Borders and Security Governance
Against the background of globalisation, borders have not only become increasingly permeable but also have conceptually evolved and have become important security issues on national and global agendas. In large parts of the world, particularly in Europe and North America, borders are no more national defence lines but a supranational space crucial in combating perceived threats from transnational organised crime, international terrorism, and unregulated migration. At the same time, the means and mechanisms of accountability of the state organs responsible for border management must respond to the realities if they are to be effective and legitimate. The contributors of this book provide insights on comparative border control developments in North America and in Europe, changes in risks and threats at the borders, and the extension of border protection functions to a variety of actors that increasingly include private and corporate companies. The first part of the book provides a discussion of the key themes and issues concerning border management. The second part offers comprehensive studies on recent developments in the European Union border management regime, followed in the third part of the book by case studies on transnational crime, terrorism, and inter-agency co-operation in the NAFTA region.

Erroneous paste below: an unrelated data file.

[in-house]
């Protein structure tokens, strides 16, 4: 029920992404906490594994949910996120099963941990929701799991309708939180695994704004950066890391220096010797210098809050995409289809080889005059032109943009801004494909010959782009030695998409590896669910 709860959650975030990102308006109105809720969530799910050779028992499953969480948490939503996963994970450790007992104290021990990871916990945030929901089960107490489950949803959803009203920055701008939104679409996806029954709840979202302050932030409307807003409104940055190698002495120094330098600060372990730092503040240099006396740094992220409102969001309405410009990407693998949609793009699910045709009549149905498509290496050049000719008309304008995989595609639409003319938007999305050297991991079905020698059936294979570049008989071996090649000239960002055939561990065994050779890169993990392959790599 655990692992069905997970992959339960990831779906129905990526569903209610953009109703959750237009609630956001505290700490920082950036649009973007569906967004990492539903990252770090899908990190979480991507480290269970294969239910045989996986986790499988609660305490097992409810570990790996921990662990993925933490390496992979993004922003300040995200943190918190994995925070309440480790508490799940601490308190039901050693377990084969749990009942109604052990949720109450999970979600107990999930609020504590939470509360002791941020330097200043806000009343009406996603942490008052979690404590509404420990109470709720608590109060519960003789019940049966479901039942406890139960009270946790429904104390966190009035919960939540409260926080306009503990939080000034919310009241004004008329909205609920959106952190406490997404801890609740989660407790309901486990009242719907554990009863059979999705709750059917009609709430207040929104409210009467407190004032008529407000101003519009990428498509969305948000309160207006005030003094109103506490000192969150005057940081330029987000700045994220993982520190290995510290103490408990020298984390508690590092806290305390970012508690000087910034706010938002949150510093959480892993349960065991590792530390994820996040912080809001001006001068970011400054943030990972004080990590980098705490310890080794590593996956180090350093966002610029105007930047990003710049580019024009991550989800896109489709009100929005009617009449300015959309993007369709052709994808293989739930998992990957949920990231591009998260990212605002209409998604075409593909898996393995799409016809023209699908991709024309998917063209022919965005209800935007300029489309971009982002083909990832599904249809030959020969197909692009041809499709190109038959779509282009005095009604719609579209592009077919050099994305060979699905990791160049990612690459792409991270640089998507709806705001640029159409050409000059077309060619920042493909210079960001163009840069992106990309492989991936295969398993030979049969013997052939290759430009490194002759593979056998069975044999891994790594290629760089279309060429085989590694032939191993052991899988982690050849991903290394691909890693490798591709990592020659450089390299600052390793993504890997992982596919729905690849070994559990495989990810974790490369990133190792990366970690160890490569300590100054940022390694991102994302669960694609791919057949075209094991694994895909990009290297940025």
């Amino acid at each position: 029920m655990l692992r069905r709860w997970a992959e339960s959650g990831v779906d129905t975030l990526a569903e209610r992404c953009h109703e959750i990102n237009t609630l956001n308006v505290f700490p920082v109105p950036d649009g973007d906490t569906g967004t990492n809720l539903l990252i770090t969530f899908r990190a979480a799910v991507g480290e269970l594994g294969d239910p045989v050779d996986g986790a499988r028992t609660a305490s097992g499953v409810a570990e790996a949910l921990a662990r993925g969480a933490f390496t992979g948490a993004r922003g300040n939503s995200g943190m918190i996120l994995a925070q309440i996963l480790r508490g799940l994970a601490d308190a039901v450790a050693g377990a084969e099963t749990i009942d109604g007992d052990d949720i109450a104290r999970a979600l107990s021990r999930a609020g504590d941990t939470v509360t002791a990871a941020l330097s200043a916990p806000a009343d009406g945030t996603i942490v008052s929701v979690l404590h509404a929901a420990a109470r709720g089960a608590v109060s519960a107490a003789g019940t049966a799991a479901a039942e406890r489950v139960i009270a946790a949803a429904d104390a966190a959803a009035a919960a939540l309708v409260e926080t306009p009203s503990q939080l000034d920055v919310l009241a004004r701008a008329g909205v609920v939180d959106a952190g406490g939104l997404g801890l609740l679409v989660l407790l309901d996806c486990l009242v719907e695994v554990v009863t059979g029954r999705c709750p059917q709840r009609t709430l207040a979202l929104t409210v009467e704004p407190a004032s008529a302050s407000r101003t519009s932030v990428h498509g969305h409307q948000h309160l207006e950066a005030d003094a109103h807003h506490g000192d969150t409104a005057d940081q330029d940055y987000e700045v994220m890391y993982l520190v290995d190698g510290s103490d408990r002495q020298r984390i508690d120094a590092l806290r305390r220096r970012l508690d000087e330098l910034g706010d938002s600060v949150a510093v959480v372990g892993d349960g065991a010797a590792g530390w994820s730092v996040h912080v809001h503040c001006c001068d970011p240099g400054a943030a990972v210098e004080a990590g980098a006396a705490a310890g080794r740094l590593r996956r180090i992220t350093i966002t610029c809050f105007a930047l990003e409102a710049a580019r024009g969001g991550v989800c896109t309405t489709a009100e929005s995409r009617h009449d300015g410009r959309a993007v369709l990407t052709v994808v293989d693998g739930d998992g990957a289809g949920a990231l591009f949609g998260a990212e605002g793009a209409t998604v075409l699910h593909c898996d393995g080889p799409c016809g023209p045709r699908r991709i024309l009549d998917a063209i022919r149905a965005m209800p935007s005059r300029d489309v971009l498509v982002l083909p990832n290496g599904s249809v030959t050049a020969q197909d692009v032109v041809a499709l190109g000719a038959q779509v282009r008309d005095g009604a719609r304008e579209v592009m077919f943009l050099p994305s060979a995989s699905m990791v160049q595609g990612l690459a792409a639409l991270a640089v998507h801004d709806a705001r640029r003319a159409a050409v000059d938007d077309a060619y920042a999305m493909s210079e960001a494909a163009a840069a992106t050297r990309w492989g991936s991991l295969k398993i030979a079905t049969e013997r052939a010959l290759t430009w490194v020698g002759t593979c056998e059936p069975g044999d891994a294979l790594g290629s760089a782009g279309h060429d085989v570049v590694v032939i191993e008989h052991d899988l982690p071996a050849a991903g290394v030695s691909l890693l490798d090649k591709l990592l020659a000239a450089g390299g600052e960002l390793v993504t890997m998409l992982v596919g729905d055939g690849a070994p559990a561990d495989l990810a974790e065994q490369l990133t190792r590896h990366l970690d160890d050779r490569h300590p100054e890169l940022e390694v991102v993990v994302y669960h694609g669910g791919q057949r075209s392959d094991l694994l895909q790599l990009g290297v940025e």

Publication Date: 8/7/2006